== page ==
In a recent decision published here, the Düsseldorf district court had to decide on a preliminary injunction requested based on a patent on a substance containing a mixture of two substances – Leflunomid and Teriflunomid. The claims required among other things that the amount of Teriflunomid should fall in a range between 0,3% and 50% of the amount of Leflunomid.
The allegedly infringing embodiments contained a priori only the first substance Leflunomid. However, the patentee argued that due to certain chemical processes occurring under regular storage conditions at a temperature of 25°C and a humidity of 60%, the amount of second substance Teriflunomid would increase and reach the threshold of 0,3% after 6 months for a first embodiment and after 9 months for a second embodiment.
The court found the product to infringe the patent directly and literally (no contributory infringement as one might have presumed). It referred to the earlier judgement with the title “Traktionshilfe” of the Düsseldorf Upper District Court (OLGDüsseldorf I-2 U 139/09) departing from the general rule according to which all the features of a claim must be realized in the moment of the use in cases where the circumstances will change in a reliable and predictable way such that the features of the claim will be realized soon (“demnächst”).
Interestingly, the Bundespatentgericht (BPatG) had rejected a novelty attack based on very similar arguments in the co-pending nullity procedure (which can be found here ). The BPatG found that even if the conversion of Leflunomid into Teriflunomid may actually have taken place under certain storage conditions prior to the priority date, this conversion was not the consequence of a methodical (planvoll) technical activity but rather uncontrolled such that the actual technical teaching to use product with a certain composition was not known. If achieving the claimed composition is the result of a certain choice of storage conditions and there is no evidence that this choice was actually made, the claimed composition is novel.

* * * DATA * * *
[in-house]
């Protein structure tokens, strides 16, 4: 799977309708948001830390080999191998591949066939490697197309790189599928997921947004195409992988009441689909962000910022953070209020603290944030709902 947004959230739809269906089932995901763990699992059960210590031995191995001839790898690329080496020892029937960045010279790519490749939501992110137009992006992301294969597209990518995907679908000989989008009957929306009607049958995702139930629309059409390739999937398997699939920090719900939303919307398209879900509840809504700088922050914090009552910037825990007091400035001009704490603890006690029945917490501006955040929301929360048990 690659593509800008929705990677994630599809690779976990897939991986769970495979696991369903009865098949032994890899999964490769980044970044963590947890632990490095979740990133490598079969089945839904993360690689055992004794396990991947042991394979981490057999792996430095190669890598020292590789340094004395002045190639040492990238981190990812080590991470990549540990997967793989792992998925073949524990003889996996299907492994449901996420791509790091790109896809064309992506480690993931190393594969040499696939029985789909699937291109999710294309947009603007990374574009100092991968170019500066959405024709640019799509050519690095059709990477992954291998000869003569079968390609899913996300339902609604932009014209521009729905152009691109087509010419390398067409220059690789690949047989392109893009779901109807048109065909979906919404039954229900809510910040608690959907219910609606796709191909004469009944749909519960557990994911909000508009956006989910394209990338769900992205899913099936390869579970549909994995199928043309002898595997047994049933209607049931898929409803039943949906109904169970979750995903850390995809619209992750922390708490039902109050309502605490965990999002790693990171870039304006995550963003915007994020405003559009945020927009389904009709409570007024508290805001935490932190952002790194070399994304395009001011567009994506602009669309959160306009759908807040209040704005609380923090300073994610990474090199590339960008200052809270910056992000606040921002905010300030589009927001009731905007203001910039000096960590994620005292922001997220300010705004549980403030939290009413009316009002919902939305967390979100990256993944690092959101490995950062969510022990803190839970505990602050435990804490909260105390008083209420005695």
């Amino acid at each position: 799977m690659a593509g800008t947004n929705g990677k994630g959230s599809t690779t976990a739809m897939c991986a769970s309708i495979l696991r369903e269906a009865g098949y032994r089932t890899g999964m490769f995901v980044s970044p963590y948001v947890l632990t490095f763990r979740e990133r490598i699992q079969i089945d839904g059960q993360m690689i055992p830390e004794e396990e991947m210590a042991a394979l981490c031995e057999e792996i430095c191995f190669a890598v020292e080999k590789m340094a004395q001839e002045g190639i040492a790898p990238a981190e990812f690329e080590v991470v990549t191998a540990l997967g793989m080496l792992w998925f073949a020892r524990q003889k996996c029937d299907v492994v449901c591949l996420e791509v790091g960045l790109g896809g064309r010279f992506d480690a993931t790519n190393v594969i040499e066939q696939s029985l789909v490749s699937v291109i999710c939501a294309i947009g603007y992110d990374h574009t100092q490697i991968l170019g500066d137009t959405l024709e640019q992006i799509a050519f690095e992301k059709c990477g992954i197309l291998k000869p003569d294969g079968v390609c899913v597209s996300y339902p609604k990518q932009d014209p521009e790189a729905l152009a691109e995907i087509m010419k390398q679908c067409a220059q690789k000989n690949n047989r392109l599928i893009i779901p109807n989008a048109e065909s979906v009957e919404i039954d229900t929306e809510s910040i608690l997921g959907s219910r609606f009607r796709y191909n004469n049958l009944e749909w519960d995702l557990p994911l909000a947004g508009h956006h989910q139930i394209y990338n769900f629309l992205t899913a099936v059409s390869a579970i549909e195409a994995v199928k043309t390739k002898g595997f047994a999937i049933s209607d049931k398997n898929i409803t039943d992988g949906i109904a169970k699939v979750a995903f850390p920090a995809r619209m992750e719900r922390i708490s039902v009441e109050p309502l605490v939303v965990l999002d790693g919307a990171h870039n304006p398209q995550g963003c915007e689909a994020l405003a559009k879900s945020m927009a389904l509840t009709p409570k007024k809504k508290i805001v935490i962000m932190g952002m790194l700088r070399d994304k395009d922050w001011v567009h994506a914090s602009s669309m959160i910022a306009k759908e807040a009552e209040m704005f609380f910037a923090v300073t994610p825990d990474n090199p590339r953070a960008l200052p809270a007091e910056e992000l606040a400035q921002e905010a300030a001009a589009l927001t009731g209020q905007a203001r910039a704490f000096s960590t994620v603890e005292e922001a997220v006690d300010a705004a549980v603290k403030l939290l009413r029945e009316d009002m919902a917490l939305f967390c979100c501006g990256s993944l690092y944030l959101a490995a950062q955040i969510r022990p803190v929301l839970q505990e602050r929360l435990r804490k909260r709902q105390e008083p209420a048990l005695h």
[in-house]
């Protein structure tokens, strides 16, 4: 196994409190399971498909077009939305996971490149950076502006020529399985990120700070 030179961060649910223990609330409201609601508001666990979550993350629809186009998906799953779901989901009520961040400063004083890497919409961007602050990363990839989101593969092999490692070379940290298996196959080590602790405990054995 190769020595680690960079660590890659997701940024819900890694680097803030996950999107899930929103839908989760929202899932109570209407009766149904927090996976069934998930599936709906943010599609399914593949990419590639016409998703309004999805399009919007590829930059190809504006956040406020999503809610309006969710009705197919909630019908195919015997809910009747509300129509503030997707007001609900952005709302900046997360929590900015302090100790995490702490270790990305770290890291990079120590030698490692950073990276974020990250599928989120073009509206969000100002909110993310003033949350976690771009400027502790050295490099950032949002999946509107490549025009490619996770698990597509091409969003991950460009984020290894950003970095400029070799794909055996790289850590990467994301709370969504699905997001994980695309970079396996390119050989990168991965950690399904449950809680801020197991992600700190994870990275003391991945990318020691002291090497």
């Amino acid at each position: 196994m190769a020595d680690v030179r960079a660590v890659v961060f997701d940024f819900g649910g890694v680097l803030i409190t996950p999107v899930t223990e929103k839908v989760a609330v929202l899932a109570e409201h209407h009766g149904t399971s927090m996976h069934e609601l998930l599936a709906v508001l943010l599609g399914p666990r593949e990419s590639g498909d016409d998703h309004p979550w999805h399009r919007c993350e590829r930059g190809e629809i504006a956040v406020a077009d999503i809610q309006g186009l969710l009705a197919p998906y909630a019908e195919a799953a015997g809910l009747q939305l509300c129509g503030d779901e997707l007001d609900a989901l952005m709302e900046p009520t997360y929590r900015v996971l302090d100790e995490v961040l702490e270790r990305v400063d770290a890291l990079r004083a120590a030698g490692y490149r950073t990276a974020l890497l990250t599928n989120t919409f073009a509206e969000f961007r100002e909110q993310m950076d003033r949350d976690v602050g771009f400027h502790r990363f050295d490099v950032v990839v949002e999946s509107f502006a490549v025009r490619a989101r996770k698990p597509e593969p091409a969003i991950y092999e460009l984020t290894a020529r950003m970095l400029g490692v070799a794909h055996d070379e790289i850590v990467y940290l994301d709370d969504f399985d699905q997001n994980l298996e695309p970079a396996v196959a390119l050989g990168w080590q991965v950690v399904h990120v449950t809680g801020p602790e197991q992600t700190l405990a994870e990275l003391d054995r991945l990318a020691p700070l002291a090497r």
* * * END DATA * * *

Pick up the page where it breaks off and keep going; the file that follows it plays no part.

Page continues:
This highlights an important difference between the assessment of novelty and infringement which results from the focus on the technical idea rather than on the tangible features. According to the decision, a product may be infringing a patent accidentally, e.g. as the result of a natural decay/conversion process. If the same product (but not the decay process) was known before the priority date and the circumstances leading to the decay/conversion process are actually not inevitable, it would not be novelty destroying.